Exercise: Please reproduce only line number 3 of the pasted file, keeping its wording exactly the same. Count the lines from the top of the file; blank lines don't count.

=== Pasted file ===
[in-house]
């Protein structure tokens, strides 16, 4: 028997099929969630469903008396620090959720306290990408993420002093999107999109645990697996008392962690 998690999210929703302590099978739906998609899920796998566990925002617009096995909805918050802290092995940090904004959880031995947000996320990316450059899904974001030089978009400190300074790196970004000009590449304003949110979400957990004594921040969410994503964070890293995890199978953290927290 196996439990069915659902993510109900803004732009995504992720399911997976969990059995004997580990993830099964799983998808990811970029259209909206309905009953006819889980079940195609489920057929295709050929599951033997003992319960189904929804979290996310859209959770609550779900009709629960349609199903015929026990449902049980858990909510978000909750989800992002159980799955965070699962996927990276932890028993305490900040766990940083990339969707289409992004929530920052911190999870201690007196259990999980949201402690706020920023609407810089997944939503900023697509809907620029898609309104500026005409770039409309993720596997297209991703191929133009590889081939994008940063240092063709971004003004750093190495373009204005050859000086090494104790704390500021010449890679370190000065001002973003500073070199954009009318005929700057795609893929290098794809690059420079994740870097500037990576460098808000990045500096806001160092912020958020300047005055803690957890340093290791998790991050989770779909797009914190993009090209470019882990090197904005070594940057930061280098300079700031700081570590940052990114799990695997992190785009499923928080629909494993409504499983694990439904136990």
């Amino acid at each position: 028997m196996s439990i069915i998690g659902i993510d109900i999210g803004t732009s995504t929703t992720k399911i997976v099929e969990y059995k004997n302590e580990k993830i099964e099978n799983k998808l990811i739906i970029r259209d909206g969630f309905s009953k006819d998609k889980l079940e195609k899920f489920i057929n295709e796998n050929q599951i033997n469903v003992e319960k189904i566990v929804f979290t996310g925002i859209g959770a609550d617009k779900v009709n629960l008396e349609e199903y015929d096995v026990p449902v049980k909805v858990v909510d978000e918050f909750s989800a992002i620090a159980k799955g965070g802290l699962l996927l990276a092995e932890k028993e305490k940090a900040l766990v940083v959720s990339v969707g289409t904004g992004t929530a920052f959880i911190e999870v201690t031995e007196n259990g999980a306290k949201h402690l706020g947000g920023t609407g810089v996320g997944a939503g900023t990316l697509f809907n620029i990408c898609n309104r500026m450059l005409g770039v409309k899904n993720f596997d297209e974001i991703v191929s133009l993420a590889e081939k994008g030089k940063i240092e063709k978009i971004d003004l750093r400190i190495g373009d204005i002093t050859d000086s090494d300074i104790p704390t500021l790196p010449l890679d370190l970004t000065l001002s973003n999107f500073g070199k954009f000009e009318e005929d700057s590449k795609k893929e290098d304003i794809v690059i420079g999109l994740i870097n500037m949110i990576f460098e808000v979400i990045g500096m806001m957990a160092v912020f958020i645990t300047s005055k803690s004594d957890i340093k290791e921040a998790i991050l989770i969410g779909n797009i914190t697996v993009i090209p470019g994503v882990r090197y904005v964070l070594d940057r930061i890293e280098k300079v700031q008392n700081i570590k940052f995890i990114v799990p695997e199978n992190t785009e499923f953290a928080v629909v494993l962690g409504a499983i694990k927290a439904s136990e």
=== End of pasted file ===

């Amino acid at each position: 028997m196996s439990i069915i998690g659902i993510d109900i999210g803004t732009s995504t929703t992720k399911i997976v099929e969990y059995k004997n302590e580990k993830i099964e099978n799983k998808l990811i739906i970029r259209d909206g969630f309905s009953k006819d998609k889980l079940e195609k899920f489920i057929n295709e796998n050929q599951i033997n469903v003992e319960k189904i566990v929804f979290t996310g925002i859209g959770a609550d617009k779900v009709n629960l008396e349609e199903y015929d096995v026990p449902v049980k909805v858990v909510d978000e918050f909750s989800a992002i620090a159980k799955g965070g802290l699962l996927l990276a092995e932890k028993e305490k940090a900040l766990v940083v959720s990339v969707g289409t904004g992004t929530a920052f959880i911190e999870v201690t031995e007196n259990g999980a306290k949201h402690l706020g947000g920023t609407g810089v996320g997944a939503g900023t990316l697509f809907n620029i990408c898609n309104r500026m450059l005409g770039v409309k899904n993720f596997d297209e974001i991703v191929s133009l993420a590889e081939k994008g030089k940063i240092e063709k978009i971004d003004l750093r400190i190495g373009d204005i002093t050859d000086s090494d300074i104790p704390t500021l790196p010449l890679d370190l970004t000065l001002s973003n999107f500073g070199k954009f000009e009318e005929d700057s590449k795609k893929e290098d304003i794809v690059i420079g999109l994740i870097n500037m949110i990576f460098e808000v979400i990045g500096m806001m957990a160092v912020f958020i645990t300047s005055k803690s004594d957890i340093k290791e921040a998790i991050l989770i969410g779909n797009i914190t697996v993009i090209p470019g994503v882990r090197y904005v964070l070594d940057r930061i890293e280098k300079v700031q008392n700081i570590k940052f995890i990114v799990p695997e199978n992190t785009e499923f953290a928080v629909v494993l962690g409504a499983i694990k927290a439904s136990e």